|From:||Mathieu Desnoyers <mathieu.desnoyers-AT-efficios.com>|
|To:||Ingo Molnar <mingo-AT-elte.hu>|
|Subject:||Re: [PATCH 09/11] sched: export task_prio to GPL modules|
|Date:||Wed, 7 Dec 2011 17:57:58 -0500|
|Cc:||Greg KH <greg-AT-kroah.com>, Peter Zijlstra <peterz-AT-infradead.org>, devel-AT-driverdev.osuosl.org, lttng-dev-AT-lists.lttng.org, linux-kernel-AT-vger.kernel.org, Linus Torvalds <torvalds-AT-linux-foundation.org>, Andrew Morton <akpm-AT-linux-foundation.org>, Thomas Gleixner <tglx-AT-linutronix.de>, Steven Rostedt <rostedt-AT-goodmis.org>, Frederic Weisbecker <fweisbec-AT-gmail.com>|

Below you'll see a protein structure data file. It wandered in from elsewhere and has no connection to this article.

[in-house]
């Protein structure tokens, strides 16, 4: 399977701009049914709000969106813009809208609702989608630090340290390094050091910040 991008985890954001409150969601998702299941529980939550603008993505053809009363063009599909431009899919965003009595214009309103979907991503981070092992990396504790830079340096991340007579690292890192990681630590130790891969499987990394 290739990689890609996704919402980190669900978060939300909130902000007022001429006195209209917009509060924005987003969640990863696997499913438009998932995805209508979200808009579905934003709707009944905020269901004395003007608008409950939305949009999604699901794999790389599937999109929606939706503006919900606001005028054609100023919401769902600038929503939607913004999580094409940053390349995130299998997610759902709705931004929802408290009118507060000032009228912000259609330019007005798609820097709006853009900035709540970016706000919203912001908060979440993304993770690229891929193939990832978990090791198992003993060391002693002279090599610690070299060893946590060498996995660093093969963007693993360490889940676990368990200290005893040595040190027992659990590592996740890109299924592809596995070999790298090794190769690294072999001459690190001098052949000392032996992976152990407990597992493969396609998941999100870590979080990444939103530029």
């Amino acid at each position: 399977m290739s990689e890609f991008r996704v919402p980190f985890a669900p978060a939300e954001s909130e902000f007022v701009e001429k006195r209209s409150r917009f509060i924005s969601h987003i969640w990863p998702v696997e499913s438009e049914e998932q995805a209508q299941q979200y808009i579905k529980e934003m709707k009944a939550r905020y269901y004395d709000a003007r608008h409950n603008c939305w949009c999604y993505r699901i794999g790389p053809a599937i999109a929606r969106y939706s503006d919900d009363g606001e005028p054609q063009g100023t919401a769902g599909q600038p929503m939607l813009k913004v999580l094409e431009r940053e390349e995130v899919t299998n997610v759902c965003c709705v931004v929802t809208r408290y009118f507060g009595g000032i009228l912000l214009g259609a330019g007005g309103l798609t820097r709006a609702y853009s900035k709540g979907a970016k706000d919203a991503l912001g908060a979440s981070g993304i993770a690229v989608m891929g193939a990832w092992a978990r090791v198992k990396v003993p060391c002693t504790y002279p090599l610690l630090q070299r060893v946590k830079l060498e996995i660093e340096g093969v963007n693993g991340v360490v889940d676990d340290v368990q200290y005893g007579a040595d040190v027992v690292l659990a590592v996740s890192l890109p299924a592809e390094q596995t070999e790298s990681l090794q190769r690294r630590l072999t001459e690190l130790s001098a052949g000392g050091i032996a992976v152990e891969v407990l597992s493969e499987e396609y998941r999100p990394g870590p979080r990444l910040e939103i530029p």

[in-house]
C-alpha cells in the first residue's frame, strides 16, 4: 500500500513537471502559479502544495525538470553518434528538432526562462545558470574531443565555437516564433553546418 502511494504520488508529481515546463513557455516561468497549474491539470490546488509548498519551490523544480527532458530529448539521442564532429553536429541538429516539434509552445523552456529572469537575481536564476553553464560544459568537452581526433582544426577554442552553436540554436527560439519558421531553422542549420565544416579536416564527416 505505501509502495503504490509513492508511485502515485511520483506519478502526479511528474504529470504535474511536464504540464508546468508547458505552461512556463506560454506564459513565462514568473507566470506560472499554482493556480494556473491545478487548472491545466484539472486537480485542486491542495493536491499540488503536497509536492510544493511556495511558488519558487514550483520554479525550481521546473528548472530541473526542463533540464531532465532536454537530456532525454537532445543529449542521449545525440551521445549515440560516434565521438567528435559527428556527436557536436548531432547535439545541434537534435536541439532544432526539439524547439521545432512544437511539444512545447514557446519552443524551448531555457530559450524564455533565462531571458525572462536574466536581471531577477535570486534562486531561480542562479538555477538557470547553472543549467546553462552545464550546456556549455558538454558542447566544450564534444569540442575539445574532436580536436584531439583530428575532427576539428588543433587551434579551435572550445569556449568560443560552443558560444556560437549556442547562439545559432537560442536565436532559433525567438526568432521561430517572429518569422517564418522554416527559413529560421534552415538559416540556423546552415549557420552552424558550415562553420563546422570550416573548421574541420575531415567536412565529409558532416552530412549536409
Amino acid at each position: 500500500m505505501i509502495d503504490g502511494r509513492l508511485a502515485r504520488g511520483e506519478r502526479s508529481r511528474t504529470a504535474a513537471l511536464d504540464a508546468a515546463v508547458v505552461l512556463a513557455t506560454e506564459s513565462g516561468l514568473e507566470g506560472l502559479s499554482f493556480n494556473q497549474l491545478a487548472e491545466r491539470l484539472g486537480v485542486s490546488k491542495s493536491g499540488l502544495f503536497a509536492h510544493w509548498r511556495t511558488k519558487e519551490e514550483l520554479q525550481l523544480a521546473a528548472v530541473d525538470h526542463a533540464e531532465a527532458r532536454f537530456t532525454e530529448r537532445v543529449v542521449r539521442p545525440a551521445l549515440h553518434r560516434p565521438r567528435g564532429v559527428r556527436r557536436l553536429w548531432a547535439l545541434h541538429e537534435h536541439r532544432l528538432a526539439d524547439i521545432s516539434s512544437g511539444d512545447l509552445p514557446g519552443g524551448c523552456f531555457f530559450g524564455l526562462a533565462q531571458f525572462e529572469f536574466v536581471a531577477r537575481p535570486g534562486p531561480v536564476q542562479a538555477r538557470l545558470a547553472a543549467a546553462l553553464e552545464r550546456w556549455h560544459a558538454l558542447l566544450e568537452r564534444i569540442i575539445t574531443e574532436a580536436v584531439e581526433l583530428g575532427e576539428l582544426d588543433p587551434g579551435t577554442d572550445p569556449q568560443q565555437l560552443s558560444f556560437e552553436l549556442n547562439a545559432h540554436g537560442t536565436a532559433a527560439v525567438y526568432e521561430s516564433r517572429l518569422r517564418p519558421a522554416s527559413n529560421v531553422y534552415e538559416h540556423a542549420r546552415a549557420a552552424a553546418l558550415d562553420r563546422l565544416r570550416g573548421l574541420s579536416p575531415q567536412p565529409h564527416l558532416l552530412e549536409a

Hi Ingo, * Ingo Molnar (firstname.lastname@example.org) wrote: [...] > Mathieu, please work with the tracing folks who DO care about > this stuff. It's not like there's a lack of interest in this > area, nor is there a lack of willingness to take patches. What > there is a lack of is your willingness to actually work on > getting something unified, integrated to users... > > LTTNG has been going on for how many years? I havent seen many > steps towards actually *merging* its functionality - you insist > on doing your own random thing, which is different in random > ways. Yes, some of those random ways may in fact be better than > what we have upstream - would you be interested in filtering > those out and pushing them upstream? I certainly would like to > see that happen. > > We want to pick the best features, and throw away current > upstream code in favor of superior out of tree code - this > concept of letting crap sit alongside each other when people do > care i cannot agree with. LTTng 2.0, today, offers a unified interface for kernel and userspace tracing, in the form of libraries and git-alike command line user interface. It produces a trace format (CTF) that has been developed in collaboration with hardware vendors and reviewed by tracing developers of the Linux community, which allows analyzing correlated traces across the software and hardware stacks, and supports being streamed over the network with zero-copy both in TCP, UDP format, with optional encryption, checksum, and more. It supports multiple concurrent users, and hooks with tracepoints, Perf PMU counters, kprobes, kretprobes, and system calls, with the ability to attach "context" information prepended before each event record as selected by the user when setting up a tracing session. It is currently self-contained: it's been designed to be shipped as a stand-alone set of self-contained modules, but I recently received the offer to get it pulled into staging, which I accepted. In my opinion, tracers need to be split into three distinct parts: 1) core tracing infrastructure that _needs to_ be shared. This mainly targets instrumentation, and I've done my share of contribution to mainline on this front already. I think the infrastructure we have today is in pretty good shape. 2) tracing infrastructure that _could_ be shared. I'm mostly targeting ring buffers and trace clocks there. It could be a nice-to-have to share the implementation, as long as it does not get in the way of what each project is trying to achieve. So far, what I noticed is that each project is lacking understanding of the intent and constraints of the other projects, thus either considering what the others are doing as over- or under- engineering, depending on the context. Therefore, as long as there is no agreement on the right amount of care that needs to be put in the design of these components, it might be best to duplicate the implementation and slowly converge as each project gets to understand the other project's constraints. To make progress on this front, you need to have both code-bases into mainline. 3) interfaces to user-space: very much like filesystems, these ABIs don't need to be shared across projects that have different use-cases. Having multiple tracer ABIs, if self-contained, should not hurt anybody and just increase the rate of innovation. Sadly, the ABIs exposed by perf/ftrace do not seem to be a good fit for LTTng use-cases. Since the perf/ftrace ABIs, as well as the LTTng ABI, are all already used by many tools, it will likely be really difficult to change them overnight. As an example of where we could benefit from working together, LTTng is currently using a shadow copy of the TRACE_EVENT macros, because the upstream version is quite limiting with respect to generating compact probe code. It could be good to integrate those changes upstream, and I think the best way to achieve this is if the perf and ftrace developers can have a look at the approach taken by LTTng to achieve this -- which is better done if LTTng is merged into staging. Another example is how LTTng extracts system call arguments types, which is performed by generating TRACE_EVENT description of the system call table with a script. We could definitely help out each other in this area. There are certainly many other areas where we could eventually benefit from working together, listed above as #2 "tracing infrastructure that _could_ be shared", but I think it is better to first focus on the core infrastructure that we need to share before getting into the territory of the infrastructure we could share if took the time to understand each other's requirements fully first. Meanwhile, having a duplicated implementation of these parts that "could" be shared should not hurt anyone -- it would even help understanding each other --, as long as they stay self-contained. In summary, I'm really open to help out on working on common pieces of infrastructures, but for that they need to take into account both the current perf/ftrace use-cases and the LTTng use-cases. Best regards, Mathieu -- Mathieu Desnoyers Operating System Efficiency R&D Consultant EfficiOS Inc. http://www.efficios.com
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